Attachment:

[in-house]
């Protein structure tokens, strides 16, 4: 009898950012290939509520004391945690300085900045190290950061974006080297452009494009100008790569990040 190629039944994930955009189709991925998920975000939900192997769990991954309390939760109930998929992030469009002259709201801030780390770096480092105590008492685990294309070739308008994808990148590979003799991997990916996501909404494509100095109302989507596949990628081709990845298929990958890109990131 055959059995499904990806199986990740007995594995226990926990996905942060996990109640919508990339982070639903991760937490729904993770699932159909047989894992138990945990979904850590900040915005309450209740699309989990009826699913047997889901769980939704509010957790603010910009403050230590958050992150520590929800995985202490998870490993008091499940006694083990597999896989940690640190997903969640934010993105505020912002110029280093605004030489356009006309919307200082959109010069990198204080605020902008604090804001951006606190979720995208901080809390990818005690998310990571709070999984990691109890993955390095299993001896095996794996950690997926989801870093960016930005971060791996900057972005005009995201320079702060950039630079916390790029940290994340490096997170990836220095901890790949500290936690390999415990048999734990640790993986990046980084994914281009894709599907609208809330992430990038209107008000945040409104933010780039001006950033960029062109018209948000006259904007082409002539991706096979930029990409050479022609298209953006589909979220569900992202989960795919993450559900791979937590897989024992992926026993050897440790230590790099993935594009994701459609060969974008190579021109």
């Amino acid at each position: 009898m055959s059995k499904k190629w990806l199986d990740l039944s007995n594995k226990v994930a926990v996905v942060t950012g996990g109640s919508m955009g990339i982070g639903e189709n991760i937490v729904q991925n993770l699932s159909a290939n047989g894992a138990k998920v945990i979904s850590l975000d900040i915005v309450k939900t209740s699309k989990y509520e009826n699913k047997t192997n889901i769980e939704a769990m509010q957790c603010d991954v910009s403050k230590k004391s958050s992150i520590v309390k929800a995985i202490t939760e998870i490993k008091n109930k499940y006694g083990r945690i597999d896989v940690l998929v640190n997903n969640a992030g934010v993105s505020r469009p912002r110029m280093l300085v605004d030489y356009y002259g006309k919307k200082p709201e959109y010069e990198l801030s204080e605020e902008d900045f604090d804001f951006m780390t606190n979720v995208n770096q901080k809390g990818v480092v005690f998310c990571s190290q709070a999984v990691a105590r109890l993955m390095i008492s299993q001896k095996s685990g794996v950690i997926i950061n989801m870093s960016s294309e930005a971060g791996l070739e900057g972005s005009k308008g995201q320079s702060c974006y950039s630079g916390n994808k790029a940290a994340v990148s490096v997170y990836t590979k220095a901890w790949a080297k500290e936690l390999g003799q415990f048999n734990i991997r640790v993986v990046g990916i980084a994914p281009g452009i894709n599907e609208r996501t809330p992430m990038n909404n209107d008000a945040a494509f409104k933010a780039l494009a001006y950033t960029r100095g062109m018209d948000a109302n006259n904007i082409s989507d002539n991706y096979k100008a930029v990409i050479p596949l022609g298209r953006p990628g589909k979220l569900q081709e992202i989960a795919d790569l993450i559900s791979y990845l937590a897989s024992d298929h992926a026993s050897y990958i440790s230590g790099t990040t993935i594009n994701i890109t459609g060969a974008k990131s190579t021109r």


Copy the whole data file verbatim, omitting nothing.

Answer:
[in-house]
């Protein structure tokens, strides 16, 4: 009898950012290939509520004391945690300085900045190290950061974006080297452009494009100008790569990040 190629039944994930955009189709991925998920975000939900192997769990991954309390939760109930998929992030469009002259709201801030780390770096480092105590008492685990294309070739308008994808990148590979003799991997990916996501909404494509100095109302989507596949990628081709990845298929990958890109990131 055959059995499904990806199986990740007995594995226990926990996905942060996990109640919508990339982070639903991760937490729904993770699932159909047989894992138990945990979904850590900040915005309450209740699309989990009826699913047997889901769980939704509010957790603010910009403050230590958050992150520590929800995985202490998870490993008091499940006694083990597999896989940690640190997903969640934010993105505020912002110029280093605004030489356009006309919307200082959109010069990198204080605020902008604090804001951006606190979720995208901080809390990818005690998310990571709070999984990691109890993955390095299993001896095996794996950690997926989801870093960016930005971060791996900057972005005009995201320079702060950039630079916390790029940290994340490096997170990836220095901890790949500290936690390999415990048999734990640790993986990046980084994914281009894709599907609208809330992430990038209107008000945040409104933010780039001006950033960029062109018209948000006259904007082409002539991706096979930029990409050479022609298209953006589909979220569900992202989960795919993450559900791979937590897989024992992926026993050897440790230590790099993935594009994701459609060969974008190579021109």
């Amino acid at each position: 009898m055959s059995k499904k190629w990806l199986d990740l039944s007995n594995k226990v994930a926990v996905v942060t950012g996990g109640s919508m955009g990339i982070g639903e189709n991760i937490v729904q991925n993770l699932s159909a290939n047989g894992a138990k998920v945990i979904s850590l975000d900040i915005v309450k939900t209740s699309k989990y509520e009826n699913k047997t192997n889901i769980e939704a769990m509010q957790c603010d991954v910009s403050k230590k004391s958050s992150i520590v309390k929800a995985i202490t939760e998870i490993k008091n109930k499940y006694g083990r945690i597999d896989v940690l998929v640190n997903n969640a992030g934010v993105s505020r469009p912002r110029m280093l300085v605004d030489y356009y002259g006309k919307k200082p709201e959109y010069e990198l801030s204080e605020e902008d900045f604090d804001f951006m780390t606190n979720v995208n770096q901080k809390g990818v480092v005690f998310c990571s190290q709070a999984v990691a105590r109890l993955m390095i008492s299993q001896k095996s685990g794996v950690i997926i950061n989801m870093s960016s294309e930005a971060g791996l070739e900057g972005s005009k308008g995201q320079s702060c974006y950039s630079g916390n994808k790029a940290a994340v990148s490096v997170y990836t590979k220095a901890w790949a080297k500290e936690l390999g003799q415990f048999n734990i991997r640790v993986v990046g990916i980084a994914p281009g452009i894709n599907e609208r996501t809330p992430m990038n909404n209107d008000a945040a494509f409104k933010a780039l494009a001006y950033t960029r100095g062109m018209d948000a109302n006259n904007i082409s989507d002539n991706y096979k100008a930029v990409i050479p596949l022609g298209r953006p990628g589909k979220l569900q081709e992202i989960a795919d790569l993450i559900s791979y990845l937590a897989s024992d298929h992926a026993s050897y990958i440790s230590g790099t990040t993935i594009n994701i890109t459609g060969a974008k990131s190579t021109r």